Hi Folks! I have a two page file which has good information on why you and your boys in your Troop or Webelos Den would want to have some Amateur Radio
        Message 3 of 6 , Jan 9, 2006
        • 0 Attachment

          Hi Folks!

          I have a two page file which has good information on why you and your boys in your Troop or Webelos Den would want to have some Amateur Radio activities!  If anyone wants it in MS-Word format, email me.

          The text is pasted below my signature.  Please feel free to change and customize it to meet your needs.

          73,
          J. Gordon Beattie, Jr., W2TTT
          201.314.6964
          w2ttt@...
          w2ttt@...
          w2ttt@...

          Why Amateur Radio For Your Den/Pack or Troop Program?

           

          Ask yourself if there was a program outline that could enhance:

          ·        First Class Skills

          ·        Service to Others

          ·        Troop Logistics

          ·        Troop Esprit de Corps, and

          ·        Merit Badges…NO... LOTS OF MERIT BADGES,

           

          and provide different learning experiences using

          ·        Auditory

          ·        Visual

          ·        Written, and

          ·        Hands-on skills using

           

          exciting activities for Troop and Patrol Meetings or Outings,

          wouldn’t you want to do it?

           

          Well, Amateur Radio has these features and you can do this in your Troop.

           

          Specific benefits:

          • First Class Skills need to be sharp to assemble antennas and supports using your knots, be ready with an expansion of your “Ten Essentials” in case your help is needed on short notice, gain an appreciation for National and Local government and how they function.

           

          • Using radio equipment you can provide communications to others at Charity Bike Tours and Walk-a-thons, and in service to those in need such as the Red Cross.

           

          • Use radio equipment to improve the coordination of Troop and Patrol Activities

           

          • Use the radio licensing process as a goal for each Scout to further bind them to the group through on-the-air casual communications 

           

          • The training course and subsequent use of the equipment also enhances elements of the following Merit Badges:  Citizenship in the Community, Citizenship in the Nation, Citizenship in the World, Climbing and Rappelling, Computers , Energy, First Aid, Electricity, Electronics, Emergency Preparedness, Orienteering, Pioneering, Plumbing, Radio, Space Exploration, Surveying, Weather, (alas the now retired Signaling MB, too!)

           

          • YES! THAT’S 17 + 1 ! ! ! !

           

          Why Amateur Radio For Your Den/Pack or Troop Program?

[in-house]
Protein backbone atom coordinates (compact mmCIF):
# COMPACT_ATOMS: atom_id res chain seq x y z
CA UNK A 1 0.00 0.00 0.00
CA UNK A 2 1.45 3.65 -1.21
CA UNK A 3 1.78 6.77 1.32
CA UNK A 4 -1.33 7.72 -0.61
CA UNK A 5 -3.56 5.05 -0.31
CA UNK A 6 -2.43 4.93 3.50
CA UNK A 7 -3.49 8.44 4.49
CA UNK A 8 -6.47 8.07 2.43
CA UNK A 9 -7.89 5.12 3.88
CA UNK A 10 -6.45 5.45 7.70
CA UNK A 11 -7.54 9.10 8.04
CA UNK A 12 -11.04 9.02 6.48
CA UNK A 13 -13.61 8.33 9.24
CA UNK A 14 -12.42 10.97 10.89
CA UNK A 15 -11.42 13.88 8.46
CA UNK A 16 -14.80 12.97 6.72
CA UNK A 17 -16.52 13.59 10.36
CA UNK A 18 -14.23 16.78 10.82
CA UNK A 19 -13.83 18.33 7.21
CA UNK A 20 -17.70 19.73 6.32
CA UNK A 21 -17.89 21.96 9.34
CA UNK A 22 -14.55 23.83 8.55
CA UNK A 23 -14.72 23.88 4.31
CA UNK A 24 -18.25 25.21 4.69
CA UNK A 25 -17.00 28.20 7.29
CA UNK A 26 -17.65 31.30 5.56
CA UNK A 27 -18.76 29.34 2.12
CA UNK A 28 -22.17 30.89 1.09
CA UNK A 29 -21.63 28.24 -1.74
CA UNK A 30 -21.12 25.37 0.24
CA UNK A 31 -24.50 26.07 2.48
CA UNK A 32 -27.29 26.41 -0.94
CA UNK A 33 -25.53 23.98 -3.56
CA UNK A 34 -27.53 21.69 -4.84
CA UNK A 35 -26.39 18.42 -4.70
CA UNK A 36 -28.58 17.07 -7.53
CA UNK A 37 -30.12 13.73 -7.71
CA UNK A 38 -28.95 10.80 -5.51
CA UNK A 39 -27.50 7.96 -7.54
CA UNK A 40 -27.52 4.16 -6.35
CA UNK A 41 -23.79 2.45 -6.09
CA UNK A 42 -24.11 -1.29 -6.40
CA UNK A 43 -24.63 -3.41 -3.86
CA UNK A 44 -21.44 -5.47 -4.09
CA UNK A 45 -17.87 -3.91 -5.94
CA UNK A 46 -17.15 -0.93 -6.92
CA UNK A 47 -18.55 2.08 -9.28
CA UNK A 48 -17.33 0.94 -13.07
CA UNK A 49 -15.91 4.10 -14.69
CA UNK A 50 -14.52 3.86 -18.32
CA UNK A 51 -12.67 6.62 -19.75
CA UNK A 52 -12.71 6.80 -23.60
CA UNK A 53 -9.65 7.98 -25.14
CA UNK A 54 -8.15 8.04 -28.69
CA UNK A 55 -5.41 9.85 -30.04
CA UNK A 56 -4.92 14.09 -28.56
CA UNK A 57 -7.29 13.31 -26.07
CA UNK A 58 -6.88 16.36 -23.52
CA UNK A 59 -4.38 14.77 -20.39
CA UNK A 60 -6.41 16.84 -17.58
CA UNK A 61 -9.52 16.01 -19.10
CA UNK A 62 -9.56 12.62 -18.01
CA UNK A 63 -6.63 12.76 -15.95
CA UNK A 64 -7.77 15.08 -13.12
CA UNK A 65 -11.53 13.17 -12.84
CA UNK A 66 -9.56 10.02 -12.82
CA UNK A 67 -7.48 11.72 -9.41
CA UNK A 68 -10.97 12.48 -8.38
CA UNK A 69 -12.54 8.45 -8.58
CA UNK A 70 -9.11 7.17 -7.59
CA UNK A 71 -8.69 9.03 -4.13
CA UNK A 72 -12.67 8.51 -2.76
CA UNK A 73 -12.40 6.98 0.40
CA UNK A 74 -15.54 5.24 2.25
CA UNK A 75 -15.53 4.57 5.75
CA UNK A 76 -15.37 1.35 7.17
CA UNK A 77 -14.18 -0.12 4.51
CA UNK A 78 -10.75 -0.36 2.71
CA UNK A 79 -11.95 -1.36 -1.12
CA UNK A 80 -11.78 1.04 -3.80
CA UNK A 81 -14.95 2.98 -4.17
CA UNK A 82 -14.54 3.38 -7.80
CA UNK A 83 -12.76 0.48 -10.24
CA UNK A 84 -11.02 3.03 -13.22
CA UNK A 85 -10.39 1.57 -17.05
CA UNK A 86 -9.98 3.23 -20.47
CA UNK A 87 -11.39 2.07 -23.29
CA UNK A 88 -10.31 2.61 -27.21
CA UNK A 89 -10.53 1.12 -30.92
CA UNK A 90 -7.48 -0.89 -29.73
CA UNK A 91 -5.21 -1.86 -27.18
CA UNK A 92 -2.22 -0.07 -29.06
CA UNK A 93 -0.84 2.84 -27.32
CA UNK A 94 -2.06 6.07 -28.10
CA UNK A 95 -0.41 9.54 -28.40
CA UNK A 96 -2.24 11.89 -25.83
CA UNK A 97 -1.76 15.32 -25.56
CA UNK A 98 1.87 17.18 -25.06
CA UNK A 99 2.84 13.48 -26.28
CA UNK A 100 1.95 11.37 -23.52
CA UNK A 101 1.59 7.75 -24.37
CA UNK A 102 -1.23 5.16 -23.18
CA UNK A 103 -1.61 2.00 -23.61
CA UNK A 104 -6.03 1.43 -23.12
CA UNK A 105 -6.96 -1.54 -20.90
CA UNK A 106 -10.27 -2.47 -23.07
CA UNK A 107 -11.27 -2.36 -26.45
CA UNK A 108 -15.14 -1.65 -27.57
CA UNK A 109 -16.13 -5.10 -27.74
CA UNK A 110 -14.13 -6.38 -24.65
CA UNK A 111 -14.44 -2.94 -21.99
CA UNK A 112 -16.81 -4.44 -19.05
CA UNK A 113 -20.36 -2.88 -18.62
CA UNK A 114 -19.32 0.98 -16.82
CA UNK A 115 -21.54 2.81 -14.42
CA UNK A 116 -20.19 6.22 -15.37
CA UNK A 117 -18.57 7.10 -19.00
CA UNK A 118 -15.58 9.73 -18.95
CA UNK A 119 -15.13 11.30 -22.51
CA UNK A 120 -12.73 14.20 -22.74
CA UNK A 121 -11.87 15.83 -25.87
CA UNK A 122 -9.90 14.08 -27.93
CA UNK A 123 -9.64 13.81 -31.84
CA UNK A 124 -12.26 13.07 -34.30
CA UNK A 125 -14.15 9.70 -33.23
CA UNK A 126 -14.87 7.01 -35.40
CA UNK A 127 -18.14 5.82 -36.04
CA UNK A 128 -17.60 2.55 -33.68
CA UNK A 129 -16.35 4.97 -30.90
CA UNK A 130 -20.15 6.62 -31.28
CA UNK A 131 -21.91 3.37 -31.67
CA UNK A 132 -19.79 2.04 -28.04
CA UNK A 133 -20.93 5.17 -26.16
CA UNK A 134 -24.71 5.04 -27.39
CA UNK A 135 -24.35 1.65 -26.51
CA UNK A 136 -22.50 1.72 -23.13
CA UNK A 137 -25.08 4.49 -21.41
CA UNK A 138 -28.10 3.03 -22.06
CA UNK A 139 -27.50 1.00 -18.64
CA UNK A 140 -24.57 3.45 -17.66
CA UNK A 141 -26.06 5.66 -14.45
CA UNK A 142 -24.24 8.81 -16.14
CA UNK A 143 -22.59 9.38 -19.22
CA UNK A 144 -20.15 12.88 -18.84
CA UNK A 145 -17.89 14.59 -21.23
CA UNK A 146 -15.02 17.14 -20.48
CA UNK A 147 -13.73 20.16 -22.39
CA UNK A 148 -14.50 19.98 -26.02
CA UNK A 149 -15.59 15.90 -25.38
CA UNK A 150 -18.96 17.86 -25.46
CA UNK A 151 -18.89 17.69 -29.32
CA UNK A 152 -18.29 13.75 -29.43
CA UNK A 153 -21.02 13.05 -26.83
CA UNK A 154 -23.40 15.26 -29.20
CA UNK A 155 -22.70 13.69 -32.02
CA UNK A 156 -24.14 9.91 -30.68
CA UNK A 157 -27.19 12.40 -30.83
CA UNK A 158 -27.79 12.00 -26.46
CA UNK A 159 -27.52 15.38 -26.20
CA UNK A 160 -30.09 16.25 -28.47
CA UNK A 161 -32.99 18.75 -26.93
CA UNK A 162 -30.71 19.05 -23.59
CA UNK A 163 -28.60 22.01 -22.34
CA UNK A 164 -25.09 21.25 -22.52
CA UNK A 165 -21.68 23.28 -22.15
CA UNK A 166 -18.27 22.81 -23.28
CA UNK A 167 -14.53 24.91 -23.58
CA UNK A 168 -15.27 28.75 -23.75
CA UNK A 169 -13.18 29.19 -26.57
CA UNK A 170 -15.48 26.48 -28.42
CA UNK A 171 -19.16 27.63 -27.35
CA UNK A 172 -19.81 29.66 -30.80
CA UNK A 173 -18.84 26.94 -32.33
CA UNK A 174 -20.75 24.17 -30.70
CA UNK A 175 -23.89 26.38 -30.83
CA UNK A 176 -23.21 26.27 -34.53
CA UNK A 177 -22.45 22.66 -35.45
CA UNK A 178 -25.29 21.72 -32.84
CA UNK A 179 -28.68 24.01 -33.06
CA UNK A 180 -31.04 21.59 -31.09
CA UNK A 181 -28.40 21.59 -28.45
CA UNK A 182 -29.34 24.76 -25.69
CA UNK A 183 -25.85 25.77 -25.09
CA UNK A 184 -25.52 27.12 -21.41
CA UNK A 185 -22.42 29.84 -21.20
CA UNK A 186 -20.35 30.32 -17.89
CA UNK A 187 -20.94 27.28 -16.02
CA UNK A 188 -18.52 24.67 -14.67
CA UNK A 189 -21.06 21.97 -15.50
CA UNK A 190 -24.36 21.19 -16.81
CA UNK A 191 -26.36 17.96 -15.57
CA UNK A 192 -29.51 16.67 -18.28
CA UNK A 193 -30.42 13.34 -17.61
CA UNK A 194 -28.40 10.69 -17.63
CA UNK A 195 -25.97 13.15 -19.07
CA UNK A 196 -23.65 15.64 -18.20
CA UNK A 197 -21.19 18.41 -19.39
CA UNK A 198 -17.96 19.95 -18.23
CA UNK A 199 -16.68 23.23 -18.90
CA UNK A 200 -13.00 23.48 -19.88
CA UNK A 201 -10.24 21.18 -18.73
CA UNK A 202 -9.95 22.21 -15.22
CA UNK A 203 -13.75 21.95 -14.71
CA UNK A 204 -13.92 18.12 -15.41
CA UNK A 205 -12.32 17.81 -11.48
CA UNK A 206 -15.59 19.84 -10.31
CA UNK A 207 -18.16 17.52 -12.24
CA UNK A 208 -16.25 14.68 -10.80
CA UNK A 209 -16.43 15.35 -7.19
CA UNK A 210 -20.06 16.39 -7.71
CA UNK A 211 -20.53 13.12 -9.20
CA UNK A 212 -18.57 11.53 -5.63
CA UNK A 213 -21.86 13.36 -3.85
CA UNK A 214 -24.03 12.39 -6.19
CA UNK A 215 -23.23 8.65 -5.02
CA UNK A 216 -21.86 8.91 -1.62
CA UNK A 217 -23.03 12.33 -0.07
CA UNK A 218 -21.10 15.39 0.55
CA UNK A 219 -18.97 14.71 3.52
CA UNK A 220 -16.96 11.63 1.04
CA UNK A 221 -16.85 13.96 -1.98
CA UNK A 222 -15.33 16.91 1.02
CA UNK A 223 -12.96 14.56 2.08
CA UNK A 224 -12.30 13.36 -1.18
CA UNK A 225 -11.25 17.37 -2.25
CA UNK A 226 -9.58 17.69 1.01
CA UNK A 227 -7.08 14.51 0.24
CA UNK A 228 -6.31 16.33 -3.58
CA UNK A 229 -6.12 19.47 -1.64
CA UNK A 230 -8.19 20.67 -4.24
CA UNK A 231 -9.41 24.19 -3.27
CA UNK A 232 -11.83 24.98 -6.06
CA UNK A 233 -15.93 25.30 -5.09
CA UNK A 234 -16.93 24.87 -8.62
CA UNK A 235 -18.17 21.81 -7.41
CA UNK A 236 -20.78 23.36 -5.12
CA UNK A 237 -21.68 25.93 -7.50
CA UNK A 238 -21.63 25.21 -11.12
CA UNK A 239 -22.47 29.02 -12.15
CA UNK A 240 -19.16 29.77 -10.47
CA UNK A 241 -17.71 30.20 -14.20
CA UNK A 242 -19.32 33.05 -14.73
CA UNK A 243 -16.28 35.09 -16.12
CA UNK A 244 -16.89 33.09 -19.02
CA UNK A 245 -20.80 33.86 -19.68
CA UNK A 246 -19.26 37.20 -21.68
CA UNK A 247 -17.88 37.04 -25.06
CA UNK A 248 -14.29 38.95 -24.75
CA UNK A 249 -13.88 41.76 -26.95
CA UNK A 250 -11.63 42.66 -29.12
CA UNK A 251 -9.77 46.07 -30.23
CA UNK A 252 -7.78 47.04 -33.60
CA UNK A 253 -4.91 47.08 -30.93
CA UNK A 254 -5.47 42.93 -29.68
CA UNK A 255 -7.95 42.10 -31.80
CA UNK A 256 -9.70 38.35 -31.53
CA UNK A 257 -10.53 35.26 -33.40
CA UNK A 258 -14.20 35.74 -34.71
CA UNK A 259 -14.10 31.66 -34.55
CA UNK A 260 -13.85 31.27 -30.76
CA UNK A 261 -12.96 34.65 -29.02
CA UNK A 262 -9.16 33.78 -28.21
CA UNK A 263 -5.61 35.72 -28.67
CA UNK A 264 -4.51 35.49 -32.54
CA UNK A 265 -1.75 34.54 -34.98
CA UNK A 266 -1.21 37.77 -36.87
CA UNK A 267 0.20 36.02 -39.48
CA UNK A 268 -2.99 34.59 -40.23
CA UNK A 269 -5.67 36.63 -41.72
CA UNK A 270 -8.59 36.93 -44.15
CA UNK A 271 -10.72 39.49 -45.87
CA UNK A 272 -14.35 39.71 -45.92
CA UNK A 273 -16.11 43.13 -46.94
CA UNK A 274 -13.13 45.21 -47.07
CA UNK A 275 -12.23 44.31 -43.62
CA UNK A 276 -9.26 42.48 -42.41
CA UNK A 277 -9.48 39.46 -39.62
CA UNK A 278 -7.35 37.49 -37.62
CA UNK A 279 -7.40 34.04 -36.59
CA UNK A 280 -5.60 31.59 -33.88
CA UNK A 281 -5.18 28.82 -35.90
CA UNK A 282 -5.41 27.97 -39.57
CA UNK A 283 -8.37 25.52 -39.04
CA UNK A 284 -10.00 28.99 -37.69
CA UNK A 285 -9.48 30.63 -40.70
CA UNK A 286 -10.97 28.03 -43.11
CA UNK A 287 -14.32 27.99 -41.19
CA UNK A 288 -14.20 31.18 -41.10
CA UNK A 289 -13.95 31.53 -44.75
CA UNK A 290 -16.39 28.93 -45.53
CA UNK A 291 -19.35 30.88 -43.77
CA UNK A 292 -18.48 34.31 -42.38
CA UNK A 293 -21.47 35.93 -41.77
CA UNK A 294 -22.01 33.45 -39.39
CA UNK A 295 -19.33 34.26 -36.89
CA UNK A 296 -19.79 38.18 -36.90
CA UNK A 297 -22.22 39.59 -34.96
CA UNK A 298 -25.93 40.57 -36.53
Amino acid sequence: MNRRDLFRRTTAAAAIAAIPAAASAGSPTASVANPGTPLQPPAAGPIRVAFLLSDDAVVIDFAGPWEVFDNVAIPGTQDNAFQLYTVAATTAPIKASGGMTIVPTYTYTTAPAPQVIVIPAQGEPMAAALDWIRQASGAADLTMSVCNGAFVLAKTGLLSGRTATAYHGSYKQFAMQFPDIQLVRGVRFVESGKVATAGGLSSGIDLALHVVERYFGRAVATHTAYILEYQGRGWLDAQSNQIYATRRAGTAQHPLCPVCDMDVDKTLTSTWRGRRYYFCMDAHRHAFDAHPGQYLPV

Cub Scout Requirements for Electricity & Radio Electives and Webelos Communicator

          ·        Check the requirements and you’ll probably be able to finish most of them

          ·        Award an elective point for each element of the activity

          ·        Use Morse Code as a “Secret Code” for Webelos

           

          How do you get on the air?

          ·        Contact a local Amateur Radio club and ask for a demonstration or a visit

          ·        Attend “Jamboree-on-the-Air” in October, “Field Day” in June or

          ·        Other Amateur Radio Public Service events like charity Bike Tours, walk-a-thons, etc.

          ·        Depending on interests, you might buy a VHF/UHF radio or an HF/VHF/UHF radio

          ·        Build your antennas – kids love to play with stuff they made

          ·        Build some of your training tools – Even if they aren’t interested in Morse Code, kids love to tinker & play games with practice buzzers/oscillators that can be built for < $10.

           

          How do you get it done?

          ·        Contact a local Amateur Radio Club and ask for their help with a course

          ·        Have someone who knows something about the subject…

          o       OJT is OK…just stay 1 chapter ahead! J

          ·        Get computer/video course materials –-> Gordon West Radio School is pretty good

          ·        Go to a class at a Community School , Amateur Radio Event or a Gordon West School

           

          Resources

           

          TROOP139 TECHINFO CD

          A compilation of Training Resources

          Contact Gordon Beattie at 201.314.6964 or email to w2ttt@...

           

          American Radio Relay League (Amateur Radio’s National Organization

          Publication: “Now Your Talking”  

          860.594.0200

          www.arrl.org/FandES/ead/youth/                             www.arrl.org

           

          Callsign Lookups and other Licensing Information

          www.qrz.com

           

          Fair Lawn Amateur Radio Club

          www.flarc.org

           

          Bergen Amateur Radio Association

          www.bara.org

           

          10/70 Repeater Association

          www.1070.org

           

           


          From: ScoutRadio@yahoogroups.com [mailto: ScoutRadio@yahoogroups.com ] On Behalf Of Gary W Thorburn
          Sent: Saturday, 07 January, 2006 11:35
          To: ScoutRadio@yahoogroups.com
          Subject: Re: Competing With Cellphones, The 'Net Re: [ScoutRadio] Looking for Scout Radio Activities in [west] Boston Area

           

          Yes, there are pockets with no cell coverage, and certainly larger tracts
          further north.   These are great opportunities to demonstrate radiograms,
          as you say, and sometimes the kids "get it".  But more often, as you say,
          "I get a vicarious thrill demonstrating ham radio..." -- its you and I
          that are